RUDN University mathematicians built a model of COVID-19 spreading based on two regression models. The mathematicians divided the countries into three groups, depending on the spreading rate and on the climatic conditions, and found a suitable mathematical approximation for each of them. Based on the model, the mathematicians predicted the subsequent waves. The forecast was accurate in countries where mass vaccination was not introduced. Courtesy of RUDN University
RUDN University mathematicians built a model of COVID-19 spreading based on two regression models. The mathematicians divided the countries into three groups, depending on the spreading rate and on the climatic conditions, and found a suitable mathematical approximation for each of them. Based on the model, the mathematicians predicted the subsequent waves. The forecast was accurate in countries where mass vaccination was not introduced. The results are published in Mathematics.
The epidemy spreading rate within the country depends, among other things, on the climatic conditions: temperature, humidity, winds. For example, in the cold season, dry air dries the nasal mucus out which acts as a first line of defense to the virus. Therefore, a person becomes infected faster. High temperature, on the contrary, prevents the virus from surviving. Based on these considerations, professor Maria Alessandra Ragusa of RUDN University, together with her colleagues from Egypt and Italy, built models of the COVID-19 spread separately for three groups of countries with different climatic conditions. It turned out that the model accurately predicts the further course of the epidemic, but only until the effect of vaccination begins to affect.
"The main challenge during studying epidemics is how to predict the disease behavior, how many people will be infected in the future, determining the pandemic peak, second wave of the disease time of action, and the total deaths after the pandemic ends. We used a new state-of-art of regression models to model daily confirmed cases and to predict the upcoming coronavirus waves in different countries," says Ragusa.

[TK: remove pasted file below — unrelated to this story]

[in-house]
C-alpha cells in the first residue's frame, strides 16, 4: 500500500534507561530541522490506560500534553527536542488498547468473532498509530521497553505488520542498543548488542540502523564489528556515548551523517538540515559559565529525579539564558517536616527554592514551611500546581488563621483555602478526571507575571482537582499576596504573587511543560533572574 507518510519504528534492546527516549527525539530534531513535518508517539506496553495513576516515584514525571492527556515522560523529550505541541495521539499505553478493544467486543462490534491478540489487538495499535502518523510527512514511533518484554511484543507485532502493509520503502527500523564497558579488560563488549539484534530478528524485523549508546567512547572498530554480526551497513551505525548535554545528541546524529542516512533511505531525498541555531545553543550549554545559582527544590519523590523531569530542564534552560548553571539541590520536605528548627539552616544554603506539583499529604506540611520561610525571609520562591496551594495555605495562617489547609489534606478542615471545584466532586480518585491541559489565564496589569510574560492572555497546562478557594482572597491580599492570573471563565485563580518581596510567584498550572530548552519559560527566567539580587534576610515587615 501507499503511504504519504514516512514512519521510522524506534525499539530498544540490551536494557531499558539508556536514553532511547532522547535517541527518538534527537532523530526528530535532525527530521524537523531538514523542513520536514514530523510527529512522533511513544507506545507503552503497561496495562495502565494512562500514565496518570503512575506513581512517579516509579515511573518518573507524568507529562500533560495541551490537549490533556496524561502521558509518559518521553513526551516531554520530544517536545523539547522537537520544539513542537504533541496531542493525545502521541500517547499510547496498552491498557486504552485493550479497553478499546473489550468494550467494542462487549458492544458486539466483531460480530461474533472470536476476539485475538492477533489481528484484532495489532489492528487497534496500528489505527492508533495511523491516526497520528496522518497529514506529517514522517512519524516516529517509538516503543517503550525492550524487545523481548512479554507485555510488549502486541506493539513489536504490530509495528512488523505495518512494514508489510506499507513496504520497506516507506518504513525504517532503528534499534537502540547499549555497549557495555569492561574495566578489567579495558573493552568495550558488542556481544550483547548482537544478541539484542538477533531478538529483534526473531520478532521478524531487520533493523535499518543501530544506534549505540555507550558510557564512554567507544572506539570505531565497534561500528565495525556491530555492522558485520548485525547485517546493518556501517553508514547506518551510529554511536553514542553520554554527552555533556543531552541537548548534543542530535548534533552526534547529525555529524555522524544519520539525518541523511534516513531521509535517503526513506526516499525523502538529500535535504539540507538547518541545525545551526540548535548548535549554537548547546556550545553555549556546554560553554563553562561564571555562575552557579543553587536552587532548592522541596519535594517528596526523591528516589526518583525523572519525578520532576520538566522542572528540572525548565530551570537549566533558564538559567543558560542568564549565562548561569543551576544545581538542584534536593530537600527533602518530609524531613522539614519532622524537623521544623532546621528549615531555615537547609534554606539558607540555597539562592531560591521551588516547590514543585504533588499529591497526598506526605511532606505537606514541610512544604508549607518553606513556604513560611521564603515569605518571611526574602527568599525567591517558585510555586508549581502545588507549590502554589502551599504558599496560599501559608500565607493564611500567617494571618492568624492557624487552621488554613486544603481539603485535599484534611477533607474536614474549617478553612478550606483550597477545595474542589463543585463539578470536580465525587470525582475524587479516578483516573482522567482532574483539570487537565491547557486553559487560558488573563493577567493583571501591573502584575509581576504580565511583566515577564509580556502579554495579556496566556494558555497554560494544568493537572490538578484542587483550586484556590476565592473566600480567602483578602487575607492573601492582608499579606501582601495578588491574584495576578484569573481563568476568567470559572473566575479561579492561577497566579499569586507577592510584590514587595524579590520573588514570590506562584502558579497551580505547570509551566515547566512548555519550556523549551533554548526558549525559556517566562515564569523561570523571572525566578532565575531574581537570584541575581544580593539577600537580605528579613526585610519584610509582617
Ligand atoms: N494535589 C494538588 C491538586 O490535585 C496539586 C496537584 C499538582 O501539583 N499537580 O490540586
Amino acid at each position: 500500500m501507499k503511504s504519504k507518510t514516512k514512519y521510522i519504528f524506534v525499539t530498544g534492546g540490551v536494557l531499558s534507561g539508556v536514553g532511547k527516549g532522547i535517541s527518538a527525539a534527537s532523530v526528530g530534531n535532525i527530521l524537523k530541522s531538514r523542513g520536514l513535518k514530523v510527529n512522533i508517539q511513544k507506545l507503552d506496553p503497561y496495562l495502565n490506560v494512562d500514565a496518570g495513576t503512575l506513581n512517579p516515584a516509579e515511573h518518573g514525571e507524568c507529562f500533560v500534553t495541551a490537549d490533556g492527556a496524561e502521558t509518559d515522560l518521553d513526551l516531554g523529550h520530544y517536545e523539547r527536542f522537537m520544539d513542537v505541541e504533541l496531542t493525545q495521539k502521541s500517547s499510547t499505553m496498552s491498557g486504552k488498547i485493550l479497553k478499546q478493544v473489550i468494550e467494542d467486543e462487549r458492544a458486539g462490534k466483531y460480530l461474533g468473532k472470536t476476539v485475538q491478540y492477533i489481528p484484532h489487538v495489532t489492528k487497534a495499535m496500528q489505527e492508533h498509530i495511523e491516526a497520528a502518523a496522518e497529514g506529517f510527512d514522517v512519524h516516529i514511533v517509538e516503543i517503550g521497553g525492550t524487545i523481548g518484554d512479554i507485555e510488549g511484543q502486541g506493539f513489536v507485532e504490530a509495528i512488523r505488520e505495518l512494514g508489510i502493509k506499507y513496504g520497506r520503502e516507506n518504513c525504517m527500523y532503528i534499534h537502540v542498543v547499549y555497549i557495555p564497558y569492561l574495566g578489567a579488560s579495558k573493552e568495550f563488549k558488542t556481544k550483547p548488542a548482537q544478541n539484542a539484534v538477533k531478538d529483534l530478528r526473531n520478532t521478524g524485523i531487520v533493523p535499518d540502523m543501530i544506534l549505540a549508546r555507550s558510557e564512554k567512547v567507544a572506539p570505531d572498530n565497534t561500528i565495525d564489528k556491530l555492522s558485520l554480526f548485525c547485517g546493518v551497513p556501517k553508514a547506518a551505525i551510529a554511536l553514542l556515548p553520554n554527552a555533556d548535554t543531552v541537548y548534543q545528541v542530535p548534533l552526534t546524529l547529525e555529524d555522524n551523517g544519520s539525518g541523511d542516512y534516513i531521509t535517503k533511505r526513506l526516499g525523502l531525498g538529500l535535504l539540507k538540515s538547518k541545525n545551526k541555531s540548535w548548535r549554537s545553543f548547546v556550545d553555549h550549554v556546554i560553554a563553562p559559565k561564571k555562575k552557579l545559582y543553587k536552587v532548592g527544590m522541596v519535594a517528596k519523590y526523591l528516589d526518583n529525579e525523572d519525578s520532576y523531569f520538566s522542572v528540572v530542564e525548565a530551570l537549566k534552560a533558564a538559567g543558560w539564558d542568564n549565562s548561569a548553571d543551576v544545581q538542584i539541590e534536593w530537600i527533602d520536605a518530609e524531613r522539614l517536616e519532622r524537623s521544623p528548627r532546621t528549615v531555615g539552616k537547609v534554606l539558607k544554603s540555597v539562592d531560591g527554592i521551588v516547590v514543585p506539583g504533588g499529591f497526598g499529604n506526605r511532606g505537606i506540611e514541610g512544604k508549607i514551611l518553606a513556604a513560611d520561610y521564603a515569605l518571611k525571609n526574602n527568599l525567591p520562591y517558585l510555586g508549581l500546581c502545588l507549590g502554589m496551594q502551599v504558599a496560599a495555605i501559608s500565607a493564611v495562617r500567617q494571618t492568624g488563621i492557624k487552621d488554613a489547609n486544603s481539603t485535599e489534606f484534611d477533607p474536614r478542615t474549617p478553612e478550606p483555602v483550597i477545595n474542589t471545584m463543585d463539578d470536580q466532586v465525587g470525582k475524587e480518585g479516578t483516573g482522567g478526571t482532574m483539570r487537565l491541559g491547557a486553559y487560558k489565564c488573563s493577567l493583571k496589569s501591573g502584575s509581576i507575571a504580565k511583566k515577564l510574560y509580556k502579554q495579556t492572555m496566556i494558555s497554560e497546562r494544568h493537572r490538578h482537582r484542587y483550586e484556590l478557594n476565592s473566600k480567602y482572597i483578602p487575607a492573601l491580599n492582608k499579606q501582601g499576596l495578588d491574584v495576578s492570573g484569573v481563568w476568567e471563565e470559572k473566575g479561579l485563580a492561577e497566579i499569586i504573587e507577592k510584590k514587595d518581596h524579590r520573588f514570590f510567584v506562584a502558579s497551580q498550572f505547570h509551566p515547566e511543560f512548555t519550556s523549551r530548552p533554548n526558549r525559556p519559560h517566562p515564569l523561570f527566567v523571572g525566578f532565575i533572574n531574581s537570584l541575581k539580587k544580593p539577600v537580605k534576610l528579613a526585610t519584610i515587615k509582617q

Mathematicians have identified three groups of countries. The first category includes countries where the first wave of the pandemic lasted about 180 days. These are the countries with the lowest spreading rate, with an average annual temperature of 15-38 degrees C(for example, Saudi Arabia, Egypt). In the second group of countries (for example, the United Kingdom, Germany, Italy) with an average annual temperature of 2-31 degrees C, the first wave lasted 90 days. Countries in this group are characterized by an average infection rate and stopping periods with low virus spreading rate. The third group includes countries with the highest spreading rate and no stopping periods, with an average annual temperature of 2-18 degrees C -- for example, the United States and Russia.
For modeling, scientists used WHO data on the number of cases from March 1 to Nov. 15, 2020. RUDN mathematicians chose the most suitable regression models -- methods for statistical research of the influence of several variables on one value. The Fourier series and the sum of the sine-waves were the most accurate for the modelling COVID-19 cases. This means that the curve of new cases of the disease is represented either as a sum of Fourier functions (they can be represented as waves of a certain frequency and amplitude), or as a sum of ordinary sine-waves.
As a result, Ragusa obtained the calculated values of the peak of the second or third wave in the studied countries. Different models gave close forecasts with a difference of several days. The obtained predictions were compared with the data available at that time. It turned out that the model provides fairly accurate predictions if the country does not introduce wide vaccination. For example, the calculated value of the peak of new cases in Egypt is 1,481 people on Jan. 11, 2021; the real peak occurred on December 31 with 1,418 cases. In other countries, the model provides an accurate prediction until the beginning of 2021. After that, the vaccination effect takes place and the calculated values differ from the reality. For example, for Germany, the predicted and real values are close until about Jan. 15, 2021, and on February 15 they differ by about 2.5 times.
"In our future work, we will make developments on the current predictive models considering how vaccination affects the virus spread rate," Ragusa says.
Source: RUDN University